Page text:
|Photo by AbLib|
As a librarian, one of the highlights of my life was when I was in graduate school and we took a field trip to DC. The field trip was actually to attend the National Book Festival, held every year on the Mall, but our first stop of the day was at the Library of Congress. We were given a tour and then we had a Q&A session with three librarians from the LoC in the Senate Reading Room (which is, obviously, generally reserved for Senators therefore awesome to hang out in).
I bring this up to illustrate how awesome the LoC is because, they have outdone themselves. They have created the National Jukebox making historic recordings freely available to the public. The digital collection contains recordings from the LoC Packard Campus for Audio Visual Conservation collection as well as collections from other institutions across the country.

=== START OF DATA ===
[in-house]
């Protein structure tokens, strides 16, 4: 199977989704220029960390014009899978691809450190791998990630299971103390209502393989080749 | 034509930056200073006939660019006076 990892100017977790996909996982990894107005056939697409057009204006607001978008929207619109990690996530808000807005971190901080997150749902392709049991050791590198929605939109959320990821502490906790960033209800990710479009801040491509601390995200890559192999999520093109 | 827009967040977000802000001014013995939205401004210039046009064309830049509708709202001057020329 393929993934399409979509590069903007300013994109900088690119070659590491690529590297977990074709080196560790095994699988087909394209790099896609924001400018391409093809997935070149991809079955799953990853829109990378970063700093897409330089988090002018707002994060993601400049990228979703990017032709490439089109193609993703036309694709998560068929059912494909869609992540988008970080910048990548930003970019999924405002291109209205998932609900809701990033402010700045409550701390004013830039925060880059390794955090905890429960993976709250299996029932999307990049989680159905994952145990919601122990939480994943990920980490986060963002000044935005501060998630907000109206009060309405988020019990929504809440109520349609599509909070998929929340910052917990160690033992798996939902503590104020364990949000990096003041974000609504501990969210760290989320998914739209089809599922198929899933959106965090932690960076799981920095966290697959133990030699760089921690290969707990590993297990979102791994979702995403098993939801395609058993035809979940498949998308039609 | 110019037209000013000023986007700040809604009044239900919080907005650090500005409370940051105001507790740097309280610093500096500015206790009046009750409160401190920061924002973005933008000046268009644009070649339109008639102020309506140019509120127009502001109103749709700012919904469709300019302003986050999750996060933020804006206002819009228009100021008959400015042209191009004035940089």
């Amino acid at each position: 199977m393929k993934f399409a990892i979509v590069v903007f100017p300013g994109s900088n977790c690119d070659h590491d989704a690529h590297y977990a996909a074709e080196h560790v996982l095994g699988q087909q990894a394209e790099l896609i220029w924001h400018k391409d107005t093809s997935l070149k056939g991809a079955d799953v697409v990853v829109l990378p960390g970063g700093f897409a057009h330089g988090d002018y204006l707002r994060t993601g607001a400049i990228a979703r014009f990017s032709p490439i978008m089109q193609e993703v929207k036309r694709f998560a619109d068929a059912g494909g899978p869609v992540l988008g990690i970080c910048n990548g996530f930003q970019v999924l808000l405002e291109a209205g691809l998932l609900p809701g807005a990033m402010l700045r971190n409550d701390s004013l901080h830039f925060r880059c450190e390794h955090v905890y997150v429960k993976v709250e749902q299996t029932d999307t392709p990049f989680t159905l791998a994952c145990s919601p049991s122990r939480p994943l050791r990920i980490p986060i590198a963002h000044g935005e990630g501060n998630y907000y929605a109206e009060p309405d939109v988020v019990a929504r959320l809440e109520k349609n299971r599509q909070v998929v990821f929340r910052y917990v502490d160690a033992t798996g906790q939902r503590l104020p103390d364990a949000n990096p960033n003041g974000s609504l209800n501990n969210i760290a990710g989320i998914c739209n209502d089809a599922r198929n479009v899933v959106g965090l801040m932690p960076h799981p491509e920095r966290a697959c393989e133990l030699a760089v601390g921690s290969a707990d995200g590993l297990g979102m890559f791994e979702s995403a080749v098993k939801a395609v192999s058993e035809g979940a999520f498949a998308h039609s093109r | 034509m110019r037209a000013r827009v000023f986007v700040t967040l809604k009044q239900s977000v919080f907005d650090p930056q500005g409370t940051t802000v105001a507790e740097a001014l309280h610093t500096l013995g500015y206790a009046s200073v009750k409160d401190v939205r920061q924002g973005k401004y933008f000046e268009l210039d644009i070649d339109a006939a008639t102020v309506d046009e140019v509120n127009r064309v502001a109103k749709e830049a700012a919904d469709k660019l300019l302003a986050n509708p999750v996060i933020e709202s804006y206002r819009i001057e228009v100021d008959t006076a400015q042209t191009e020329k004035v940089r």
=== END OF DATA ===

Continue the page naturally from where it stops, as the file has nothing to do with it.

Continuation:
There are (as of this post) over 10,000 recordings from 1901-1925 from the Victor Talking Machine Company (now owned by Sony). The Jukebox will continue to add content from Sony-owned US companies. Right now, Sony is the only label contributing, but I’m sure we will see more joining up in the future.
There is a fantastic slideshow available tracking the progress of the project which began in 2010.
The Jukebox lets you create a playlist or listen to playlists already completed (I’m listening to the LoC-created “Early Tin Pan Alley” playlist right now!). You can browse recordings by performer, genre, date, composer, etc. plus there are general and advanced search options.
It is beautifully designed and completely fascinating. Set aside some time to browse these nearly forgotten treasures.